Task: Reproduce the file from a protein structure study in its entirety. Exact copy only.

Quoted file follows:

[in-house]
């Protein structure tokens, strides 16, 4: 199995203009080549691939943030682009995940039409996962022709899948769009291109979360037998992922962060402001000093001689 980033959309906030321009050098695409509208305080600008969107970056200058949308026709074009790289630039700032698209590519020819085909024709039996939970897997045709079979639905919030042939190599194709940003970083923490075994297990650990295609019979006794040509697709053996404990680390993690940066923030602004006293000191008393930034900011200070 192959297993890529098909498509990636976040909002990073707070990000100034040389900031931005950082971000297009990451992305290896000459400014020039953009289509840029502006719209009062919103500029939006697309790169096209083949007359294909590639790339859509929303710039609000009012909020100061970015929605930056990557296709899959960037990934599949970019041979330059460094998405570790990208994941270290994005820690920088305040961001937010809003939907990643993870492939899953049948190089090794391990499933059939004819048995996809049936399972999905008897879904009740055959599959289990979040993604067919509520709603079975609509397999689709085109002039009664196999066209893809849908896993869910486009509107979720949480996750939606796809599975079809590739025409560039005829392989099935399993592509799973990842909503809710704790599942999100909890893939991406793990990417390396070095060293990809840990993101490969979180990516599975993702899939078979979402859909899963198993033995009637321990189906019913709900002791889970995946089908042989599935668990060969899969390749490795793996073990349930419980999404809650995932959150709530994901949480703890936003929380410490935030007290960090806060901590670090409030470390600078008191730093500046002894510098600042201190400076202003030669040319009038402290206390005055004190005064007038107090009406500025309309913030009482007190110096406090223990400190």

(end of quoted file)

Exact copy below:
[in-house]
């Protein structure tokens, strides 16, 4: 199995203009080549691939943030682009995940039409996962022709899948769009291109979360037998992922962060402001000093001689 980033959309906030321009050098695409509208305080600008969107970056200058949308026709074009790289630039700032698209590519020819085909024709039996939970897997045709079979639905919030042939190599194709940003970083923490075994297990650990295609019979006794040509697709053996404990680390993690940066923030602004006293000191008393930034900011200070 192959297993890529098909498509990636976040909002990073707070990000100034040389900031931005950082971000297009990451992305290896000459400014020039953009289509840029502006719209009062919103500029939006697309790169096209083949007359294909590639790339859509929303710039609000009012909020100061970015929605930056990557296709899959960037990934599949970019041979330059460094998405570790990208994941270290994005820690920088305040961001937010809003939907990643993870492939899953049948190089090794391990499933059939004819048995996809049936399972999905008897879904009740055959599959289990979040993604067919509520709603079975609509397999689709085109002039009664196999066209893809849908896993869910486009509107979720949480996750939606796809599975079809590739025409560039005829392989099935399993592509799973990842909503809710704790599942999100909890893939991406793990990417390396070095060293990809840990993101490969979180990516599975993702899939078979979402859909899963198993033995009637321990189906019913709900002791889970995946089908042989599935668990060969899969390749490795793996073990349930419980999404809650995932959150709530994901949480703890936003929380410490935030007290960090806060901590670090409030470390600078008191730093500046002894510098600042201190400076202003030669040319009038402290206390005055004190005064007038107090009406500025309309913030009482007190110096406090223990400190």